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From: SiouxPal12/20/2009 10:07:03 PM
   of 308630
Natalie won Survivor!
Russell thought he had it.
Another fun season for me.

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To: SiouxPal who wrote (183353)12/20/2009 11:44:34 PM
From: Wharf Rat
1 Recommendation   of 308630
A Dangerous Dysfunction
Published: December 20, 2009
Unless some legislator pulls off a last-minute double-cross, health care reform will pass the Senate this week. Count me among those who consider this an awesome achievement. It’s a seriously flawed bill, we’ll spend years if not decades fixing it, but it’s nonetheless a huge step forward.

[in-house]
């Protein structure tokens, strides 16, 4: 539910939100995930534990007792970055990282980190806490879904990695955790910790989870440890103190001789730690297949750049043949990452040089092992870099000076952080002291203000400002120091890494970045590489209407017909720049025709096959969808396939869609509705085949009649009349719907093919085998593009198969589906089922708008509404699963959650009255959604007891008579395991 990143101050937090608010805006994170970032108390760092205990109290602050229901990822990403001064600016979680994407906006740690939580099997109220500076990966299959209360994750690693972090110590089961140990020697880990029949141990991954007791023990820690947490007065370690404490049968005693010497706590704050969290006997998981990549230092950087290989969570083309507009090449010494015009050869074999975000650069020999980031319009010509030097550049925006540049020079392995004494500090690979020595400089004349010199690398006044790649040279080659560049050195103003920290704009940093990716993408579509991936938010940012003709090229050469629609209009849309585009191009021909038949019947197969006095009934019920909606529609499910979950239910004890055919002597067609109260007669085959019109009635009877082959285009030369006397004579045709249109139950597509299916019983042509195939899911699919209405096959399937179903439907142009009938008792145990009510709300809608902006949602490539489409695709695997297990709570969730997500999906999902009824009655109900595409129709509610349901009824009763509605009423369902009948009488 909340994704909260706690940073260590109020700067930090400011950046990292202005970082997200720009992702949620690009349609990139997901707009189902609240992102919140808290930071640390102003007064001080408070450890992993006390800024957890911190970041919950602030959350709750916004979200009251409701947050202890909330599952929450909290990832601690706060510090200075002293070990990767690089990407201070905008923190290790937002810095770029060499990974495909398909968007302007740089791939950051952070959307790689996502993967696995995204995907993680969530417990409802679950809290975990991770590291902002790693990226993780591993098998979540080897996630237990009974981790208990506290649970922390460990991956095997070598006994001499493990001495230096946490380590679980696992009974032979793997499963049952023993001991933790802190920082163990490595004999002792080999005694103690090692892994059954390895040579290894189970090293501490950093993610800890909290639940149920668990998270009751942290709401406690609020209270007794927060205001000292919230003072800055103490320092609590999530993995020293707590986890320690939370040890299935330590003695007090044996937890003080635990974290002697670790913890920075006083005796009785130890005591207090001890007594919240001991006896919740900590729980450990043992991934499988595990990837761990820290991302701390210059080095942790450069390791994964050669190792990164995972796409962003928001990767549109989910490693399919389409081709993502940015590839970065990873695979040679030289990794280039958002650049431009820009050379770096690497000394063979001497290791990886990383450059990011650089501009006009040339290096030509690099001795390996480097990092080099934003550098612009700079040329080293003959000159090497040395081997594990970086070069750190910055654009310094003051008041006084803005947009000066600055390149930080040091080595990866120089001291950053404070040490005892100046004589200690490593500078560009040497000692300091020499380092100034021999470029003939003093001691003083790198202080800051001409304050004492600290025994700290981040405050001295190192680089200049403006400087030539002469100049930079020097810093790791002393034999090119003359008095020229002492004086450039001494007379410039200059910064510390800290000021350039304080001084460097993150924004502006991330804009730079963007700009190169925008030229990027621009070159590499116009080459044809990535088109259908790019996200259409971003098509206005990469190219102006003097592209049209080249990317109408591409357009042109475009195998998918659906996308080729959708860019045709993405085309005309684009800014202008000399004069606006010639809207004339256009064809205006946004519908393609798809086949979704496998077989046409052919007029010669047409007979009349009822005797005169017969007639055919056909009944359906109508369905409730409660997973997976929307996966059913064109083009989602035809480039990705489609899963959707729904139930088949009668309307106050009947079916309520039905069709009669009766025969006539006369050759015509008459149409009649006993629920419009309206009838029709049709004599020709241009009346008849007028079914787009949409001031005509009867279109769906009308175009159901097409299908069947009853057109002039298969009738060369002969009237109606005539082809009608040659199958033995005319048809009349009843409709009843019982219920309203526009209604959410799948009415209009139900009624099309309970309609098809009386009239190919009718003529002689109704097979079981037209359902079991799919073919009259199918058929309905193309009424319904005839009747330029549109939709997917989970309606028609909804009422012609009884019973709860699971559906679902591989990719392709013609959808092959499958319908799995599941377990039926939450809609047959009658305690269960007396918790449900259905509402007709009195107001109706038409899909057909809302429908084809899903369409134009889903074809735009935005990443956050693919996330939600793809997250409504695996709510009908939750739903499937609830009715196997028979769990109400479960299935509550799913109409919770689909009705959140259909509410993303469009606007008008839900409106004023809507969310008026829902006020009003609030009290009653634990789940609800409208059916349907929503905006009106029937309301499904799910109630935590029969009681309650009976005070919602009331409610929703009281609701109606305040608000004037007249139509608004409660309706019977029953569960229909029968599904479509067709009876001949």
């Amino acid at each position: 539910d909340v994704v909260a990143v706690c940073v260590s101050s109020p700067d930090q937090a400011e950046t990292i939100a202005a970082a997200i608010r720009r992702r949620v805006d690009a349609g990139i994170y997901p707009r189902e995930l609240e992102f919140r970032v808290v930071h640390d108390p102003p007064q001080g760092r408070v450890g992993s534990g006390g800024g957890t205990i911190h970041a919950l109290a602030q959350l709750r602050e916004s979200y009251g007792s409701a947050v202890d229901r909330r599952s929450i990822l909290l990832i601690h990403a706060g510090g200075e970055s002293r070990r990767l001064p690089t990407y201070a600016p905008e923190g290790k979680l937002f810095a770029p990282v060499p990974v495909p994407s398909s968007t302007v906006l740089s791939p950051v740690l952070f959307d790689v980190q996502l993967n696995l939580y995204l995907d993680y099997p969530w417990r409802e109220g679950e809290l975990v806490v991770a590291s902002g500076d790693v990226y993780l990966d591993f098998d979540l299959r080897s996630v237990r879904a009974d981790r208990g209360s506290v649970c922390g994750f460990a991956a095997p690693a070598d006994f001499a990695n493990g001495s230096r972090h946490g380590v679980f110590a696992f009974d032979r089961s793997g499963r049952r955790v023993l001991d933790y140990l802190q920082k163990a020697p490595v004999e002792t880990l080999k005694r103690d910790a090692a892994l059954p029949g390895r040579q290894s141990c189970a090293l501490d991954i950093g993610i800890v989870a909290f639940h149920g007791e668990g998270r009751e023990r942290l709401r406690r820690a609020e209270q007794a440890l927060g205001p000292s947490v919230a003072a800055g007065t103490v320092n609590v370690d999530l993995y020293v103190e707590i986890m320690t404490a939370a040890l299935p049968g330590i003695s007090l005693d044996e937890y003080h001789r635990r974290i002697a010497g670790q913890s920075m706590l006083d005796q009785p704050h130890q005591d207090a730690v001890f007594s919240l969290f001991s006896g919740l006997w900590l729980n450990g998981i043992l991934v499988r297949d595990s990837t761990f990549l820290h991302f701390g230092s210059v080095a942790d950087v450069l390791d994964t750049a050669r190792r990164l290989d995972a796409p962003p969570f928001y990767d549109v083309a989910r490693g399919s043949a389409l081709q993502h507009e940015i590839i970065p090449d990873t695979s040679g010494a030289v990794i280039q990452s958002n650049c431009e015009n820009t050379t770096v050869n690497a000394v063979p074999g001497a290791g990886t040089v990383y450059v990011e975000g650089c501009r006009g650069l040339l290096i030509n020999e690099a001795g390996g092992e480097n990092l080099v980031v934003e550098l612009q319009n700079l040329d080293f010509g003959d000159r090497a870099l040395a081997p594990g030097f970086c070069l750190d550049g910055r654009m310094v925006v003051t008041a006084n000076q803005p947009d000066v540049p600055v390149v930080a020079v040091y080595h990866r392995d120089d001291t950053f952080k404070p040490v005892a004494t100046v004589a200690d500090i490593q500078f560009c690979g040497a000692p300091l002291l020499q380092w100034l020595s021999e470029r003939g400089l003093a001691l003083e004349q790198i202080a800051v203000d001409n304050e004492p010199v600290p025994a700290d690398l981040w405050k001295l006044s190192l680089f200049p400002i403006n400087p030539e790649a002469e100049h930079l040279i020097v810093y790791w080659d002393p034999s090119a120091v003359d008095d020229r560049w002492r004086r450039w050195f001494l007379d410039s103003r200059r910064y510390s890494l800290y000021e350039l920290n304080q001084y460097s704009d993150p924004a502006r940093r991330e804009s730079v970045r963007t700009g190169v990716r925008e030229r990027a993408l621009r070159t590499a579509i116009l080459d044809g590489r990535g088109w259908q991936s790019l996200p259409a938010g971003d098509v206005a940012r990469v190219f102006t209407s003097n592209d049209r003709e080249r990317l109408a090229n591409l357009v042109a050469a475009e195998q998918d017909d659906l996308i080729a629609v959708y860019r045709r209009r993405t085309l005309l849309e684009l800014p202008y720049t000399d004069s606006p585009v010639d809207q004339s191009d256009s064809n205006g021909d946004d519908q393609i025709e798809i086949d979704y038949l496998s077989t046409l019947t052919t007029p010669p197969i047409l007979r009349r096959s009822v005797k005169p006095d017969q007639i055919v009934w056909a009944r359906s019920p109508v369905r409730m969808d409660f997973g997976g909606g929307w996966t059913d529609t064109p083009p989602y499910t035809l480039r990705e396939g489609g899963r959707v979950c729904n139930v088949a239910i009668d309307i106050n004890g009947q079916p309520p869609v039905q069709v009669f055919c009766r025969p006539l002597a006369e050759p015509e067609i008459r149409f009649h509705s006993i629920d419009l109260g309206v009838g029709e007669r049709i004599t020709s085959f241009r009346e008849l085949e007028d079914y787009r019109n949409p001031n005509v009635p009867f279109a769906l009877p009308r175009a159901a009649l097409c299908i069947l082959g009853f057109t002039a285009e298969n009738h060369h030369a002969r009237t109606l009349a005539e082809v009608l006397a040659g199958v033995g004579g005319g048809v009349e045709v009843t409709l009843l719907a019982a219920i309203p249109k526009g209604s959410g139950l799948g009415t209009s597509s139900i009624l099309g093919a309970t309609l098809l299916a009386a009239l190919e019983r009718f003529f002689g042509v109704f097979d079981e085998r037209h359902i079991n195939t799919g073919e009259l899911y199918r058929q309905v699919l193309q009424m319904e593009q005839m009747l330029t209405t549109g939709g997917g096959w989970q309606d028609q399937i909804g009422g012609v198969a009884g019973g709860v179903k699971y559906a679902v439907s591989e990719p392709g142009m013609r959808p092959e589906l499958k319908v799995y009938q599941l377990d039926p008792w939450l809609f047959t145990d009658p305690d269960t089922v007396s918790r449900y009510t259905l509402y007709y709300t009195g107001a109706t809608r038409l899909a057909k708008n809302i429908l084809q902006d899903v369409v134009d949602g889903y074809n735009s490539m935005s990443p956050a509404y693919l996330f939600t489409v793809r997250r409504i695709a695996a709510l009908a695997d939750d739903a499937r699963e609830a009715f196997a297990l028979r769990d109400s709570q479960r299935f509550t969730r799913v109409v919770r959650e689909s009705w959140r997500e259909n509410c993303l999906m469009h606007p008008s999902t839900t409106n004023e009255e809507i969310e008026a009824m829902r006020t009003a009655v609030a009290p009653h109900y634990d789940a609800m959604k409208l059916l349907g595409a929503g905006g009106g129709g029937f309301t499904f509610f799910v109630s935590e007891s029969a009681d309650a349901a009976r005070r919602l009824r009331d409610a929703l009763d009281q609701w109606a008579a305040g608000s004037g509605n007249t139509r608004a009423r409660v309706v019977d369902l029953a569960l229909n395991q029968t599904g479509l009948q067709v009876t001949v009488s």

It was, however, a close-run thing. And the fact that it was such a close thing shows that the Senate — and, therefore, the U.S. government as a whole — has become ominously dysfunctional.

After all, Democrats won big last year, running on a platform that put health reform front and center. In any other advanced democracy this would have given them the mandate and the ability to make major changes. But the need for 60 votes to cut off Senate debate and end a filibuster — a requirement that appears nowhere in the Constitution, but is simply a self-imposed rule — turned what should have been a straightforward piece of legislating into a nail-biter. And it gave a handful of wavering senators extraordinary power to shape the bill.

Now consider what lies ahead. We need fundamental financial reform. We need to deal with climate change. We need to deal with our long-run budget deficit. What are the chances that we can do all that — or, I’m tempted to say, any of it — if doing anything requires 60 votes in a deeply polarized Senate?